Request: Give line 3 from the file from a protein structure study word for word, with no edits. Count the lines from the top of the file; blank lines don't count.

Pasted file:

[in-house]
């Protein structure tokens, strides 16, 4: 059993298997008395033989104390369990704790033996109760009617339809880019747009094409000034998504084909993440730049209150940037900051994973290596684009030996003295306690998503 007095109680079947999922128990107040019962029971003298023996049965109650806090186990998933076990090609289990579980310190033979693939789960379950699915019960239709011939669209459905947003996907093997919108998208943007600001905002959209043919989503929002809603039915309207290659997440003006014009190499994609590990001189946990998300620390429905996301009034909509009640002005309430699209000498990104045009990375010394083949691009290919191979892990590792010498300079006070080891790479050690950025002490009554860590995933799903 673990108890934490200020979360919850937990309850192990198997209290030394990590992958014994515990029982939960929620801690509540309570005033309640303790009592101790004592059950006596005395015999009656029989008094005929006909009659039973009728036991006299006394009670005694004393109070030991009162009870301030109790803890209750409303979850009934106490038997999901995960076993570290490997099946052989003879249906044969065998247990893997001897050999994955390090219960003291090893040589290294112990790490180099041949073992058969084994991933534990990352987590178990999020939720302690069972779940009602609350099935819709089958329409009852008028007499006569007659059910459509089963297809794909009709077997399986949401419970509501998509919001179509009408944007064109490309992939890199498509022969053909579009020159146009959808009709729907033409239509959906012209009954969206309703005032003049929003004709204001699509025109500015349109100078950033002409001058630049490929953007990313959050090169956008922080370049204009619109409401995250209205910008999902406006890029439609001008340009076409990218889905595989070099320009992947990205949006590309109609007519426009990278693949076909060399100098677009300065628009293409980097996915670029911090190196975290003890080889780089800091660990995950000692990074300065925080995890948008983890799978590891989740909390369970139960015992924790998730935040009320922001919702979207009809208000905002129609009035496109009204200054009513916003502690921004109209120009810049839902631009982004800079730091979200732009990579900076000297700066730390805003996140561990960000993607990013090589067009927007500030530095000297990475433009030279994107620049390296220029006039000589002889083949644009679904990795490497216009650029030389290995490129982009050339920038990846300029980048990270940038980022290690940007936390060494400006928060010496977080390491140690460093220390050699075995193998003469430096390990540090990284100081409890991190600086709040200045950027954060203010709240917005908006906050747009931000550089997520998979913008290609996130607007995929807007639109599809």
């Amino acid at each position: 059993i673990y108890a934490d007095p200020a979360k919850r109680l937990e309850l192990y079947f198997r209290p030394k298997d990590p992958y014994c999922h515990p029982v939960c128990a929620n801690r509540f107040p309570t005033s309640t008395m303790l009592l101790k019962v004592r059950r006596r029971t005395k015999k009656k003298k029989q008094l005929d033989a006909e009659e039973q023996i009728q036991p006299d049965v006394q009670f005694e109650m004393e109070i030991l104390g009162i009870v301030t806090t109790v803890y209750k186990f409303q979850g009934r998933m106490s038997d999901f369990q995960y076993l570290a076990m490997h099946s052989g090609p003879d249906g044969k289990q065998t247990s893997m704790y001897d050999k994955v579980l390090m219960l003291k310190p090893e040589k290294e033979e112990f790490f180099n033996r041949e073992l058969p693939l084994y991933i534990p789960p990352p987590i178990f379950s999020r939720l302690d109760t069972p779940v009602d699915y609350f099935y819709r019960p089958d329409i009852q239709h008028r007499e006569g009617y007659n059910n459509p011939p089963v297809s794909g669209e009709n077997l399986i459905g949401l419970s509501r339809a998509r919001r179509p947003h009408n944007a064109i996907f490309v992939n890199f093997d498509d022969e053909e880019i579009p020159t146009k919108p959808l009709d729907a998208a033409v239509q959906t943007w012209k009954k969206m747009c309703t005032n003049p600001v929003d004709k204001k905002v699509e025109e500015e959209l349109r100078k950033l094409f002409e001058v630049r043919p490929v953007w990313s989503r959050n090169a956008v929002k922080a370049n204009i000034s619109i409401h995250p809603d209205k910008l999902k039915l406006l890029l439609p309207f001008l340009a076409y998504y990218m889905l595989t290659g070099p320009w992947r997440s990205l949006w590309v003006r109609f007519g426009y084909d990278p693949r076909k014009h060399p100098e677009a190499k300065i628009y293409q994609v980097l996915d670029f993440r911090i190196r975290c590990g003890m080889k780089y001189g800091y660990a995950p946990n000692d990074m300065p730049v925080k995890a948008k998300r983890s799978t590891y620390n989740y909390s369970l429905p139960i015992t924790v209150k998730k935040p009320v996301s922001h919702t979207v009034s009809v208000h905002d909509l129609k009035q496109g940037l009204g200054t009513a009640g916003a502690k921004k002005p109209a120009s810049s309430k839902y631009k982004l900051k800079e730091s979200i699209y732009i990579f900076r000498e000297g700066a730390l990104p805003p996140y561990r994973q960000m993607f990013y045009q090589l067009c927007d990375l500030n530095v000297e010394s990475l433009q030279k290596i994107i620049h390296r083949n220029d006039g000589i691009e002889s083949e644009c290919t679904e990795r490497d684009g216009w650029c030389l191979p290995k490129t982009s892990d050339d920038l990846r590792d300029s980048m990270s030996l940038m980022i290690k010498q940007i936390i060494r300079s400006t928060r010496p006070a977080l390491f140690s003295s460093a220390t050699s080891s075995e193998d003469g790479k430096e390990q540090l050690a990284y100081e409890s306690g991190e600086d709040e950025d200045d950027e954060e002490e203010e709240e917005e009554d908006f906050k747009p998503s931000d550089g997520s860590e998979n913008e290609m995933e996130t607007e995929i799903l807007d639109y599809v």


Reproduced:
């Amino acid at each position: 059993i673990y108890a934490d007095p200020a979360k919850r109680l937990e309850l192990y079947f198997r209290p030394k298997d990590p992958y014994c999922h515990p029982v939960c128990a929620n801690r509540f107040p309570t005033s309640t008395m303790l009592l101790k019962v004592r059950r006596r029971t005395k015999k009656k003298k029989q008094l005929d033989a006909e009659e039973q023996i009728q036991p006299d049965v006394q009670f005694e109650m004393e109070i030991l104390g009162i009870v301030t806090t109790v803890y209750k186990f409303q979850g009934r998933m106490s038997d999901f369990q995960y076993l570290a076990m490997h099946s052989g090609p003879d249906g044969k289990q065998t247990s893997m704790y001897d050999k994955v579980l390090m219960l003291k310190p090893e040589k290294e033979e112990f790490f180099n033996r041949e073992l058969p693939l084994y991933i534990p789960p990352p987590i178990f379950s999020r939720l302690d109760t069972p779940v009602d699915y609350f099935y819709r019960p089958d329409i009852q239709h008028r007499e006569g009617y007659n059910n459509p011939p089963v297809s794909g669209e009709n077997l399986i459905g949401l419970s509501r339809a998509r919001r179509p947003h009408n944007a064109i996907f490309v992939n890199f093997d498509d022969e053909e880019i579009p020159t146009k919108p959808l009709d729907a998208a033409v239509q959906t943007w012209k009954k969206m747009c309703t005032n003049p600001v929003d004709k204001k905002v699509e025109e500015e959209l349109r100078k950033l094409f002409e001058v630049r043919p490929v953007w990313s989503r959050n090169a956008v929002k922080a370049n204009i000034s619109i409401h995250p809603d209205k910008l999902k039915l406006l890029l439609p309207f001008l340009a076409y998504y990218m889905l595989t290659g070099p320009w992947r997440s990205l949006w590309v003006r109609f007519g426009y084909d990278p693949r076909k014009h060399p100098e677009a190499k300065i628009y293409q994609v980097l996915d670029f993440r911090i190196r975290c590990g003890m080889k780089y001189g800091y660990a995950p946990n000692d990074m300065p730049v925080k995890a948008k998300r983890s799978t590891y620390n989740y909390s369970l429905p139960i015992t924790v209150k998730k935040p009320v996301s922001h919702t979207v009034s009809v208000h905002d909509l129609k009035q496109g940037l009204g200054t009513a009640g916003a502690k921004k002005p109209a120009s810049s309430k839902y631009k982004l900051k800079e730091s979200i699209y732009i990579f900076r000498e000297g700066a730390l990104p805003p996140y561990r994973q960000m993607f990013y045009q090589l067009c927007d990375l500030n530095v000297e010394s990475l433009q030279k290596i994107i620049h390296r083949n220029d006039g000589i691009e002889s083949e644009c290919t679904e990795r490497d684009g216009w650029c030389l191979p290995k490129t982009s892990d050339d920038l990846r590792d300029s980048m990270s030996l940038m980022i290690k010498q940007i936390i060494r300079s400006t928060r010496p006070a977080l390491f140690s003295s460093a220390t050699s080891s075995e193998d003469g790479k430096e390990q540090l050690a990284y100081e409890s306690g991190e600086d709040e950025d200045d950027e954060e002490e203010e709240e917005e009554d908006f906050k747009p998503s931000d550089g997520s860590e998979n913008e290609m995933e996130t607007e995929i799903l807007d639109y599809v």